Social Sciences Education
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History requires interpretation. The following are some hazards that children need to understand.
◆ Inference and bias determination is the ability to read critically and with skepticism. Children should be presented with multiple versions of the same events and asked to write histories to see their own biases.
◆ Multiple valid interpretations require us to accept opinions as legitimate perspectives even though we may disagree and prefer our own or another perspective.
◆ Present-mindedness is the inability to put information in perspective. In the senior year of high school, we think the high school prom and graduation are the most important events in outlives, and we tend to feel the same way at university graduation and marriage. At age 60, we reflect on those events with greater objectivity and often recognize that we were caught up in the times. Children can be asked to write their own histories or chronologies and to rank events and predict what future events might be more important.
◆ Historical projection is the shortcoming of judging historical events by today’s standards because we lack the skill of perspective taking—that is, seeing events as the people in their and place saw them (Barton, 1997b). This problem plagues adults as well as children. As an example, historian Joan Hoff Wilson (1976) states in an American history textbook that “the American Revolution produced no significant benefits for American women” (p. 387). However, there is considerable evidence that the Founders’ beliefs regarding women’s constitutional rights were advanced for their time. A number of changes were introduced in America at the end of the Revolution that advanced women’s rights beyond those of European countries. Women were given the right to inherit; property could be subdivided to provide for inheritance to the spouse instead of being left only to the first-born male (Salmon, 1986); and the divorce laws were liberalized for the benefit of women (Basch,1995). One can only wonder what historians of the future will write about us if they were to apply their values, norms, and standards to our time.
◆ Multiple causation is the principle that there is almost never a single cause of an event. Edward Gibbon (1734–1798), the author of the famous Decline and Fall of the Roman Empire, conceptualized historical changes as having three primary causes: technological improvements; economic, legal, and political development; and cultural achievements. As a bridge to a historical event, children can be asked to identify multiple causes, beyond the amount of time spent studying, of why one student does well on a test and another does not. Fundamental Social Studies Modes of Reasoning. During social studies instruction, students should come to adopt an academic disposition that leads to the use of the following modes of reasoning.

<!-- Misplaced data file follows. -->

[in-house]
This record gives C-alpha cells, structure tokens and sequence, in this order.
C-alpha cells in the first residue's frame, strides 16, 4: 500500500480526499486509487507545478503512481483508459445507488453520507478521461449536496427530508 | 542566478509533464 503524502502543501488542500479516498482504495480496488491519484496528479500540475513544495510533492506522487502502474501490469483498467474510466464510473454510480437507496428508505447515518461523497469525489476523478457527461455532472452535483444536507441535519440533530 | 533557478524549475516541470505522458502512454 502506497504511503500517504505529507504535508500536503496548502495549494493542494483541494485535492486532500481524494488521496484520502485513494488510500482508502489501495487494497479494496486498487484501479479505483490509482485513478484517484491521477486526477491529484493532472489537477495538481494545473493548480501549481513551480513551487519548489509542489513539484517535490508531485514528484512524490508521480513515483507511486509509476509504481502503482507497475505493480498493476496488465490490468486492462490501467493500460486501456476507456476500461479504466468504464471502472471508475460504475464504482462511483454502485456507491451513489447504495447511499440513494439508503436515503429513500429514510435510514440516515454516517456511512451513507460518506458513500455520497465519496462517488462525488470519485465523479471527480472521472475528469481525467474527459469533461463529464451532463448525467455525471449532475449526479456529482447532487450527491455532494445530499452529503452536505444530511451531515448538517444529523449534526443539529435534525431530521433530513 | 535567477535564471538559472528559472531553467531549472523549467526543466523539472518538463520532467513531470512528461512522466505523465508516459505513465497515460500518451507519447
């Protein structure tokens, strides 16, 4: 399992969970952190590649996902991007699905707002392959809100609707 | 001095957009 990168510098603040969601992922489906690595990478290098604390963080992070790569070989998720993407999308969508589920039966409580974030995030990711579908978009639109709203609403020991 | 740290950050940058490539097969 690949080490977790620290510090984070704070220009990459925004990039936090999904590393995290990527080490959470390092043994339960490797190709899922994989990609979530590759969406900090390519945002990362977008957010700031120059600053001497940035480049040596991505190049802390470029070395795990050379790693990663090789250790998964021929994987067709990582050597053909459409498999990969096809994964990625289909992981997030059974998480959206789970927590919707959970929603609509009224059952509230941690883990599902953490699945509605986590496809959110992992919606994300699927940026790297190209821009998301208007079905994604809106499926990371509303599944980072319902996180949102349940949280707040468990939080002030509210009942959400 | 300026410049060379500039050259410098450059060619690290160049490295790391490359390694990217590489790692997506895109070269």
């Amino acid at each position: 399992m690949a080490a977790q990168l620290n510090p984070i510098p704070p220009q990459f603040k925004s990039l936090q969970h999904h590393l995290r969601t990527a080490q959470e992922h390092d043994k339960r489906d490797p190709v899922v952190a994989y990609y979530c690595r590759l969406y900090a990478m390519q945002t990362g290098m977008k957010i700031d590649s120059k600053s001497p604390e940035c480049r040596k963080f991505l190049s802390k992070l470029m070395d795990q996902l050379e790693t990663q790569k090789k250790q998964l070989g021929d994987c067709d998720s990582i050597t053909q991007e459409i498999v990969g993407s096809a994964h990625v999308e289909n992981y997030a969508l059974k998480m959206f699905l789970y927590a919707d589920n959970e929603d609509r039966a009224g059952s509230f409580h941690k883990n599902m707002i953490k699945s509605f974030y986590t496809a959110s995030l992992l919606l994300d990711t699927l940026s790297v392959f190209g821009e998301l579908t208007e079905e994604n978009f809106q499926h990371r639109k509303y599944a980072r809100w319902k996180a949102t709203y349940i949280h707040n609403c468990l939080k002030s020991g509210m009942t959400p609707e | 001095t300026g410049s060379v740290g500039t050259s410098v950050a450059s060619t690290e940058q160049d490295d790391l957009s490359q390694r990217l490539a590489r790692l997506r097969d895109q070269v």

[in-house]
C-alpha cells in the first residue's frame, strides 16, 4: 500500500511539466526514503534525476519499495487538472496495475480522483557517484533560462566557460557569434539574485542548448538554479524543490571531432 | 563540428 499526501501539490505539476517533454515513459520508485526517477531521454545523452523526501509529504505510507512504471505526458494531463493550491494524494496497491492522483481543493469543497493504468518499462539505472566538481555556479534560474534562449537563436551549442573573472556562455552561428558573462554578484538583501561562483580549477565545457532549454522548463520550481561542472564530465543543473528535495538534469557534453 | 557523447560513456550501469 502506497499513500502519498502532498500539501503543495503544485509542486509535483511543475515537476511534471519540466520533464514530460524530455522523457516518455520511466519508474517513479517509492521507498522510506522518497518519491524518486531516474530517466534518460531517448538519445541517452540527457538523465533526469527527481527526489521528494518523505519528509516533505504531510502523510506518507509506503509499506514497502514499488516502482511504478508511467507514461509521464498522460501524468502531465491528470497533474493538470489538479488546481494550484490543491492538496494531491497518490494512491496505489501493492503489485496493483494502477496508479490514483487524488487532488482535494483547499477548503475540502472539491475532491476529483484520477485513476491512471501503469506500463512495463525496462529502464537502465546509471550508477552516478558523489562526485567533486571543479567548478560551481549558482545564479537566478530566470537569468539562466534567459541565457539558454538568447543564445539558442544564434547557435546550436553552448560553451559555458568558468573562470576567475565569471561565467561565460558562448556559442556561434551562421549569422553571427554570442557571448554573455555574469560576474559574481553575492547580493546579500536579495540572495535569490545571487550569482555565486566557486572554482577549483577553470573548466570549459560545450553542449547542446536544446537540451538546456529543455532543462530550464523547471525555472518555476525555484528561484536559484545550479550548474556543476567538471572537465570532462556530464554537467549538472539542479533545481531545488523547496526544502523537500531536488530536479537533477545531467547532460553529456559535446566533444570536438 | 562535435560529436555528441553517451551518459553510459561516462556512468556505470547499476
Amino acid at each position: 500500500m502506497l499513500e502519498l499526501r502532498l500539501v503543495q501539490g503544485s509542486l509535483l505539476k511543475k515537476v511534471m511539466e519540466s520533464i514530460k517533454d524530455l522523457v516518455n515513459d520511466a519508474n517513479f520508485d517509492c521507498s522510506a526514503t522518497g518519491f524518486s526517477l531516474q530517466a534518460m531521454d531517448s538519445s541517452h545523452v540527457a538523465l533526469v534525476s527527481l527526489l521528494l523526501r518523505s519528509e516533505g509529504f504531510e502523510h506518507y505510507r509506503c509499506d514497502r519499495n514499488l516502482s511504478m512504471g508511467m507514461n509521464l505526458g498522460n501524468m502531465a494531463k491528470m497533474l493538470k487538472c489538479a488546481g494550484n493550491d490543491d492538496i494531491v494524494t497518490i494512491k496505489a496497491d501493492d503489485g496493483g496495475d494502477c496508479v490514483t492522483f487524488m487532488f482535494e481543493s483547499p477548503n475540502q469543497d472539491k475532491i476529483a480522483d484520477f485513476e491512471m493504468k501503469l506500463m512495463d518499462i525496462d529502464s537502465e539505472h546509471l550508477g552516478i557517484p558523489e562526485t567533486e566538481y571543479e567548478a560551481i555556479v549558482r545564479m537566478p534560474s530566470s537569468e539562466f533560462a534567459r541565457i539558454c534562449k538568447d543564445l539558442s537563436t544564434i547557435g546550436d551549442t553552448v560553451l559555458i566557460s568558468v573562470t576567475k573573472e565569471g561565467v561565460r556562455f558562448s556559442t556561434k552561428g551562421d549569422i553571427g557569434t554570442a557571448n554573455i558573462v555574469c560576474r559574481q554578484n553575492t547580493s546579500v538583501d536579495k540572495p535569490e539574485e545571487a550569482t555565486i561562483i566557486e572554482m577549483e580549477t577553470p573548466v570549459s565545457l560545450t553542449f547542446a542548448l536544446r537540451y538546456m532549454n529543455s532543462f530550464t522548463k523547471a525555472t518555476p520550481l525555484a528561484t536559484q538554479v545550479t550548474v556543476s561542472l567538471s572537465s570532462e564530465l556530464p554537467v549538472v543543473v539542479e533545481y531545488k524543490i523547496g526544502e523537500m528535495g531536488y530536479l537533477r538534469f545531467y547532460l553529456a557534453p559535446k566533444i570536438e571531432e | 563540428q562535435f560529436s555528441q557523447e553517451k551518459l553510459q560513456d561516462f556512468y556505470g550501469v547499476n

◆ Openness to new information. Students (adults, too, for that matter)often resist the reassessment of ideas and beliefs when confronted with new information because of the human desire to maintain stability. Because knowledge should always be thought of as tentative—because it is always changing—the teacher must model enthusiasm for the discovery of new facts and ideas and openness to changing personal beliefs. For example, lower elementary students are often taught the grade-appropriate idea that Lincoln’s Emancipation Proclamation “freed the slaves,” and Lincoln is placed on a pedestal (rightly deserved for reasons too lengthy to go into here). Later they must learn that the Emancipation Proclamation was actually a political, tactical maneuver that did not free slaves in the Union states and freed only slaves in parts of the Confederate states not yet under Union army control.
◆ Cautious reliance on experts. In contemporary cultures, the vast amount of knowledge has produced specialization and multiple sources ranging from the unregulated Internet to such extraordinary scholarly books such as 1491 (Mann, 2005). Accepting that we can know only so much about any topic also forces us to choose among the opinions of experts. Students must learn to question what they read and look for bias. Teachers are also viewed as authorities by students, and it is a positive sign if your students even question a statement you make! As an example, some teachers feel very strongly about saving the rain forests or perhaps the construction of a Wal-Mart because of its impact on a community. It is essential that you present a balanced perspective and give the students the tools to make up their own minds about the issue.
◆ Recognition of subjectivity. Excellent social studies professionals feel a duty to report facts and applications of concepts as distinct and separate from their conclusions and generalizations so that others can better evaluate any intentional or unintentional bias. There are typically four kinds of bias that students should learn about.
Source:Teaching Elementary Social Studies: Strategies, Standards, and Internet Resources by James A. Duplass, Boston, MA: Houghton Mifflin, 2008